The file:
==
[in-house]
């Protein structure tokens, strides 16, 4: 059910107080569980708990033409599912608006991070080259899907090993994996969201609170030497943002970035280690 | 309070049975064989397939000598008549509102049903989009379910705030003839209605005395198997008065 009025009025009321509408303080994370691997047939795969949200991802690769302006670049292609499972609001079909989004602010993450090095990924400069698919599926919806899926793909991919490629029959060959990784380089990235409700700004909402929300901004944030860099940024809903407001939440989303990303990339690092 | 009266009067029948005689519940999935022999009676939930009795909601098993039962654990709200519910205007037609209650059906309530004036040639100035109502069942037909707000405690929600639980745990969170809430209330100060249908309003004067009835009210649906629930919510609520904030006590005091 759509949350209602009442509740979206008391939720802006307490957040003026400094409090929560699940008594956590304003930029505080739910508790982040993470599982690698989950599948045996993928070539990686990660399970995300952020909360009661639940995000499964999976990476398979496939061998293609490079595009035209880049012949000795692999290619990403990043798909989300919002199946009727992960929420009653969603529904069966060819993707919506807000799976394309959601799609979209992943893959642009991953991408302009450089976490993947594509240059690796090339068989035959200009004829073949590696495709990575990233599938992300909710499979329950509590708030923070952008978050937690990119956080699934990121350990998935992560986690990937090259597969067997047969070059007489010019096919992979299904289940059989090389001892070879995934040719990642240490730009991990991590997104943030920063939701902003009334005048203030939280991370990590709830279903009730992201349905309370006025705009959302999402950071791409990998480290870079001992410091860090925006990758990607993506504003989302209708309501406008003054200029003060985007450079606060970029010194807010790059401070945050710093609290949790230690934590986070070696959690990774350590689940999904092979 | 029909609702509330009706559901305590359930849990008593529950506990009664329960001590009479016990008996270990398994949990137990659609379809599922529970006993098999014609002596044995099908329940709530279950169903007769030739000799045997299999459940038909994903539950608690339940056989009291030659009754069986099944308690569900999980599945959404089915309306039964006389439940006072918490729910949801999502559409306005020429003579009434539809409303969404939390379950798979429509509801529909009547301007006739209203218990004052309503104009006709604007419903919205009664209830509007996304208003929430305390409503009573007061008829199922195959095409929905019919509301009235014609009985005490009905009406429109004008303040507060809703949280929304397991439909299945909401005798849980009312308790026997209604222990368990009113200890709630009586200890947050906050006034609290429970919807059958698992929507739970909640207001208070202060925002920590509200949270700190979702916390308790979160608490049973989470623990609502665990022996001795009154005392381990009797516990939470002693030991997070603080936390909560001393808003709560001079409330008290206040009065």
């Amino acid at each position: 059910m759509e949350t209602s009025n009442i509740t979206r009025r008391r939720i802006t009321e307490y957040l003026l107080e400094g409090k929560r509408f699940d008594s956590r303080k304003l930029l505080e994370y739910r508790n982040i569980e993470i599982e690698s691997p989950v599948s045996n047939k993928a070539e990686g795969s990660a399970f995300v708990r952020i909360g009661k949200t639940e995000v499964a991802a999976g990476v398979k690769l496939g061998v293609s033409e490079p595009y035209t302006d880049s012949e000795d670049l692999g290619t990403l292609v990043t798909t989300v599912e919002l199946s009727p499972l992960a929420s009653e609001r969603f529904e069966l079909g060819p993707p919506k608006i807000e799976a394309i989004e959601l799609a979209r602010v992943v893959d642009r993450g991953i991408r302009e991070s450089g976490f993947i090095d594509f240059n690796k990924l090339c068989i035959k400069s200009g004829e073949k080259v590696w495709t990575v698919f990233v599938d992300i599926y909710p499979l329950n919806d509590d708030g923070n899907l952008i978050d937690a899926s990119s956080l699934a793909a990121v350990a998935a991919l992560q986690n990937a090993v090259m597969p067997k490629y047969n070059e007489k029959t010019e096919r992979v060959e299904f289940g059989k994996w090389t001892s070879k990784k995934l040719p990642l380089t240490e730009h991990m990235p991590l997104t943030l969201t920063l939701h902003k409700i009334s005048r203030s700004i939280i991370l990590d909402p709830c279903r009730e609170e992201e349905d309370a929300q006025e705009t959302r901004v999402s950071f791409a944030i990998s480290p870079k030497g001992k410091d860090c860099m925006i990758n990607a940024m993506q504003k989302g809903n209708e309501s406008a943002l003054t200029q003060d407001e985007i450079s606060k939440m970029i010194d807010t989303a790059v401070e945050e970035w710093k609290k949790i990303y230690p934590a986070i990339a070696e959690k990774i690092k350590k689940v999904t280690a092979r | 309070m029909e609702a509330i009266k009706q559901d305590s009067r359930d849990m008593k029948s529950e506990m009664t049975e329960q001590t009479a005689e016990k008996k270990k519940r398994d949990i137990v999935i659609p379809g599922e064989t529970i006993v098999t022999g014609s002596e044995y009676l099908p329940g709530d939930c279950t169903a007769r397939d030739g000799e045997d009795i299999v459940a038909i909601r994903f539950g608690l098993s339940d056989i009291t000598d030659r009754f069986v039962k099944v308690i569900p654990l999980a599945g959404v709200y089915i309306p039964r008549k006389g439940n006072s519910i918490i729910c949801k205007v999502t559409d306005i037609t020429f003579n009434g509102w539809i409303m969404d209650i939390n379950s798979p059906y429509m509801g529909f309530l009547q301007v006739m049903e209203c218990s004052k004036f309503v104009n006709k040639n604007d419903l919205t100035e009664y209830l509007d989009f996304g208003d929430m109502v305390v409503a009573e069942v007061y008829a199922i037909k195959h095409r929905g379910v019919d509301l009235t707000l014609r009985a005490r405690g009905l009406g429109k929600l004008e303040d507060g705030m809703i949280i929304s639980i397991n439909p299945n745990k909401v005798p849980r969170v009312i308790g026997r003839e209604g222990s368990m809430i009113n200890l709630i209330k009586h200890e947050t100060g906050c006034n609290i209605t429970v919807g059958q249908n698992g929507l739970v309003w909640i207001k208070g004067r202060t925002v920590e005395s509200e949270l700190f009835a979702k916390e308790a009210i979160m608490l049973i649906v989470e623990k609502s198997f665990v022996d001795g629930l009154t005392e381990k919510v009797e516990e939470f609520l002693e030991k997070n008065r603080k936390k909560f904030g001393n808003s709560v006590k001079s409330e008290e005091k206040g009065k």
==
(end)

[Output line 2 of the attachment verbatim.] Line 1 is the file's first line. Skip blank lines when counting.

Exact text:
């Protein structure tokens, strides 16, 4: 059910107080569980708990033409599912608006991070080259899907090993994996969201609170030497943002970035280690 | 309070049975064989397939000598008549509102049903989009379910705030003839209605005395198997008065 009025009025009321509408303080994370691997047939795969949200991802690769302006670049292609499972609001079909989004602010993450090095990924400069698919599926919806899926793909991919490629029959060959990784380089990235409700700004909402929300901004944030860099940024809903407001939440989303990303990339690092 | 009266009067029948005689519940999935022999009676939930009795909601098993039962654990709200519910205007037609209650059906309530004036040639100035109502069942037909707000405690929600639980745990969170809430209330100060249908309003004067009835009210649906629930919510609520904030006590005091 759509949350209602009442509740979206008391939720802006307490957040003026400094409090929560699940008594956590304003930029505080739910508790982040993470599982690698989950599948045996993928070539990686990660399970995300952020909360009661639940995000499964999976990476398979496939061998293609490079595009035209880049012949000795692999290619990403990043798909989300919002199946009727992960929420009653969603529904069966060819993707919506807000799976394309959601799609979209992943893959642009991953991408302009450089976490993947594509240059690796090339068989035959200009004829073949590696495709990575990233599938992300909710499979329950509590708030923070952008978050937690990119956080699934990121350990998935992560986690990937090259597969067997047969070059007489010019096919992979299904289940059989090389001892070879995934040719990642240490730009991990991590997104943030920063939701902003009334005048203030939280991370990590709830279903009730992201349905309370006025705009959302999402950071791409990998480290870079001992410091860090925006990758990607993506504003989302209708309501406008003054200029003060985007450079606060970029010194807010790059401070945050710093609290949790230690934590986070070696959690990774350590689940999904092979 | 029909609702509330009706559901305590359930849990008593529950506990009664329960001590009479016990008996270990398994949990137990659609379809599922529970006993098999014609002596044995099908329940709530279950169903007769030739000799045997299999459940038909994903539950608690339940056989009291030659009754069986099944308690569900999980599945959404089915309306039964006389439940006072918490729910949801999502559409306005020429003579009434539809409303969404939390379950798979429509509801529909009547301007006739209203218990004052309503104009006709604007419903919205009664209830509007996304208003929430305390409503009573007061008829199922195959095409929905019919509301009235014609009985005490009905009406429109004008303040507060809703949280929304397991439909299945909401005798849980009312308790026997209604222990368990009113200890709630009586200890947050906050006034609290429970919807059958698992929507739970909640207001208070202060925002920590509200949270700190979702916390308790979160608490049973989470623990609502665990022996001795009154005392381990009797516990939470002693030991997070603080936390909560001393808003709560001079409330008290206040009065």